Zero Waste Europe: European Parliament makes textile polluters pay

The vote in the European Parliament yesterday signalled victory for lawmakers seeking to hold textile producers accountable to cover the costs for the waste their products generate.

MEPs supported the introduction of EPR for textiles across the EU, albeit the text lacks teeth since no concrete targets for waste prevention and management were introduced, according to the environmental network Zero Waste Europe.

The vote came as part of the revision of the Waste Framework Directive, the proposal tabled by the Commission in July 2023. Since then, the Parliament has only slightly increased the ambition of the file. One criticism made by Zero Waste Europe was the failure to introduce waste management and prevention targets, something the Parliament committed to in its resolution on the EU Textiles Strategy of 2023.

Theresa Mörsen, Waste & Resources Policy Officer at Zero Waste Europe, states: “The result yesterday leaves a lot of room for improvement for Extended Producer Responsibility (EPR) for textiles. Yes, we’re all for shorter transposition periods, but one key shortfall remains the total absence of targets for textile waste management and prevention. We know from experience that without targets, EPR schemes become little more than fees apparel giants are more than willing to pay to pollute. The delay in setting targets means that there will be little to no incentive for producers to invest in infrastructure for reuse and recycling. The Parliament’s commitment from last year to prevent waste seems to have been an empty promise.”

Zero Waste Europe welcomes improvements to the text, such as more frequent mixed waste surveys. “Gathering this data is a crucial step to understanding how much and which textiles end up in the mixed waste bin,” Mörsen continues. Moreover, the environmental network welcomes the new provision that products should be eco-modulated based on the number of items placed on the market, as well as the inclusion of plans to introduce EPR for bulky items such as mattresses and carpets from 2028.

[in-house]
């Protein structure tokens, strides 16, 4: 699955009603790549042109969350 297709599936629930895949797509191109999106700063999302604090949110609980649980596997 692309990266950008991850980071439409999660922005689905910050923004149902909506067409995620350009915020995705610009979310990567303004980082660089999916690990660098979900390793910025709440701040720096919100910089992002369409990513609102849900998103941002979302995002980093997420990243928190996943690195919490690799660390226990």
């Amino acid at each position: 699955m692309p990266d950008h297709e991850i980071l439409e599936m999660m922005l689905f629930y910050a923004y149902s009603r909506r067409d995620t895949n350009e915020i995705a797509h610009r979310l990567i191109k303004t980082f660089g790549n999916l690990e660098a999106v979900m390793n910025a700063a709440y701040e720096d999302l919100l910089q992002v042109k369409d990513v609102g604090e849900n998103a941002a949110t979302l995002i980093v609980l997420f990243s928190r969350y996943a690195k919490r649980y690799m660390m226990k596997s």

Lastly, the Parliament has adopted a crucial measure urging Member States to implement a waste sorting system for municipal mixed waste. This initiative aims to prevent recyclable waste from being incinerated or disposed of in landfills.

Janek Vähk, Zero Pollution Policy Manager at Zero Waste Europe, states: “Mixed waste sorting minimises the amount of waste sent to incinerators or landfill. In fact, this simple measure would provide 10 million tonnes of feedstock for recycling. It’s a no-brainer. By encouraging Member States to implement pre-sorting of municipal mixed waste, we’re taking a crucial step towards more sustainable waste management, and we’re offering a business case to maximise recycling opportunities.”

Organic waste, including food waste, natural textiles, and paper, frequently ends up in residual waste streams. Sorting this waste would facilitate the biological stabilisation of organics, thereby preventing methane emissions from landfills. Such measures hold significant importance, especially in light of the continuous decarbonisation efforts within the EU economy. These efforts necessitate a progressive and consistent reduction in greenhouse gas emissions, ultimately aiming to achieve net-zero emissions by 2050 or sooner.

Zero Waste Europe counts on EU Member States to keep the ambitions high in the revision of the Waste Framework Directive, and calls for a more substantial review to become a priority during the next European mandate.


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